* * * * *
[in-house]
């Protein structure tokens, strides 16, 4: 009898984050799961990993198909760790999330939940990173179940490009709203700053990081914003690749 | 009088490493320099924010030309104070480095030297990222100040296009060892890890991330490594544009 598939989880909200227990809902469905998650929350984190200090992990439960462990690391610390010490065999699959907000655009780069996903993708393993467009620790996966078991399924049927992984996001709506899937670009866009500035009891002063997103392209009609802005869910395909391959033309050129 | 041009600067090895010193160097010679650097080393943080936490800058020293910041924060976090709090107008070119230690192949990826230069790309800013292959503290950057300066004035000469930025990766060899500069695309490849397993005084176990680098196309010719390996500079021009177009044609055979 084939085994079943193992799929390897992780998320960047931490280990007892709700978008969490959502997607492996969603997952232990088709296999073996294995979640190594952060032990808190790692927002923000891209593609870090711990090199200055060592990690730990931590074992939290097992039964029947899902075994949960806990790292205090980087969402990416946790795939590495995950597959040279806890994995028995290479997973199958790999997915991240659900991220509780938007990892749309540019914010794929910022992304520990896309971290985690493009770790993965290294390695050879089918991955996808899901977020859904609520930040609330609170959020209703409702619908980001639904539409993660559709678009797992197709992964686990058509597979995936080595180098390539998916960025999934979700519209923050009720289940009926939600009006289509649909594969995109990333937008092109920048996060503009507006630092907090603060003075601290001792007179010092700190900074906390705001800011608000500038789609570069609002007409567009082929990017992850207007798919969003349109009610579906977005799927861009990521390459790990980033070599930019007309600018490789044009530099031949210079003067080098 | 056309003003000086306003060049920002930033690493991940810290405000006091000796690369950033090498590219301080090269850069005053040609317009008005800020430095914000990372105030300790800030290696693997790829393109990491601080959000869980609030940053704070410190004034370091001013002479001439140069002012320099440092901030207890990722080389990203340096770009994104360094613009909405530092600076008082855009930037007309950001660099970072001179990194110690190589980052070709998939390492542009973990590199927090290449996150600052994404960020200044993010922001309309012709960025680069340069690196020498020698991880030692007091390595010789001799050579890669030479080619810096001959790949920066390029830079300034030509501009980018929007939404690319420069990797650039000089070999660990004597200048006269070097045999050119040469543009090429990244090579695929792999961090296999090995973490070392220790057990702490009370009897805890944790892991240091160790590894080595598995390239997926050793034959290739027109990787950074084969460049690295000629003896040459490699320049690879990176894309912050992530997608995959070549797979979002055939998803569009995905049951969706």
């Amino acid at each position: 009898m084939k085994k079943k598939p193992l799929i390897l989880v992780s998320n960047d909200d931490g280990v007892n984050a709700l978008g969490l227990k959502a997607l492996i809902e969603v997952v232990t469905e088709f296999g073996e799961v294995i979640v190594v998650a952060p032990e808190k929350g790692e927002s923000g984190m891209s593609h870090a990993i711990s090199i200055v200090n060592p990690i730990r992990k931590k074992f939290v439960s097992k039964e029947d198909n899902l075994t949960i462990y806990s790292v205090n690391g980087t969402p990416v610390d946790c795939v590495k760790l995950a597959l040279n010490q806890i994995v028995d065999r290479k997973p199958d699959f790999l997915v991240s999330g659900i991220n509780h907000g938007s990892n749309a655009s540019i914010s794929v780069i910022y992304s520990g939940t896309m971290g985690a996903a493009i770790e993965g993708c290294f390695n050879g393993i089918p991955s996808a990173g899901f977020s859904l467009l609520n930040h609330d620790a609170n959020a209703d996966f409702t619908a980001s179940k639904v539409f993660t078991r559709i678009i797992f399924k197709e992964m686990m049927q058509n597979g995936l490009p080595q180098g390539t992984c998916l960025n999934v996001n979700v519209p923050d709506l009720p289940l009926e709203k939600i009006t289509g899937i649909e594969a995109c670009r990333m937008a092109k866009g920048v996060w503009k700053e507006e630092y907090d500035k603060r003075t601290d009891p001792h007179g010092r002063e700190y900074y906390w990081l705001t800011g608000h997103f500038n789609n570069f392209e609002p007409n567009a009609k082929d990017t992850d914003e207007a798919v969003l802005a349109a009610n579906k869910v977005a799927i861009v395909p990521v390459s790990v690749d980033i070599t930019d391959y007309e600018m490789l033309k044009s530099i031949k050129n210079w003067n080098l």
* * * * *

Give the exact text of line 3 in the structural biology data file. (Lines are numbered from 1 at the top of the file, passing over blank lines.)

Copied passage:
């Amino acid at each position: 009898m084939k085994k079943k598939p193992l799929i390897l989880v992780s998320n960047d909200d931490g280990v007892n984050a709700l978008g969490l227990k959502a997607l492996i809902e969603v997952v232990t469905e088709f296999g073996e799961v294995i979640v190594v998650a952060p032990e808190k929350g790692e927002s923000g984190m891209s593609h870090a990993i711990s090199i200055v200090n060592p990690i730990r992990k931590k074992f939290v439960s097992k039964e029947d198909n899902l075994t949960i462990y806990s790292v205090n690391g980087t969402p990416v610390d946790c795939v590495k760790l995950a597959l040279n010490q806890i994995v028995d065999r290479k997973p199958d699959f790999l997915v991240s999330g659900i991220n509780h907000g938007s990892n749309a655009s540019i914010s794929v780069i910022y992304s520990g939940t896309m971290g985690a996903a493009i770790e993965g993708c290294f390695n050879g393993i089918p991955s996808a990173g899901f977020s859904l467009l609520n930040h609330d620790a609170n959020a209703d996966f409702t619908a980001s179940k639904v539409f993660t078991r559709i678009i797992f399924k197709e992964m686990m049927q058509n597979g995936l490009p080595q180098g390539t992984c998916l960025n999934v996001n979700v519209p923050d709506l009720p289940l009926e709203k939600i009006t289509g899937i649909e594969a995109c670009r990333m937008a092109k866009g920048v996060w503009k700053e507006e630092y907090d500035k603060r003075t601290d009891p001792h007179g010092r002063e700190y900074y906390w990081l705001t800011g608000h997103f500038n789609n570069f392209e609002p007409n567009a009609k082929d990017t992850d914003e207007a798919v969003l802005a349109a009610n579906k869910v977005a799927i861009v395909p990521v390459s790990v690749d980033i070599t930019d391959y007309e600018m490789l033309k044009s530099i031949k050129n210079w003067n080098l």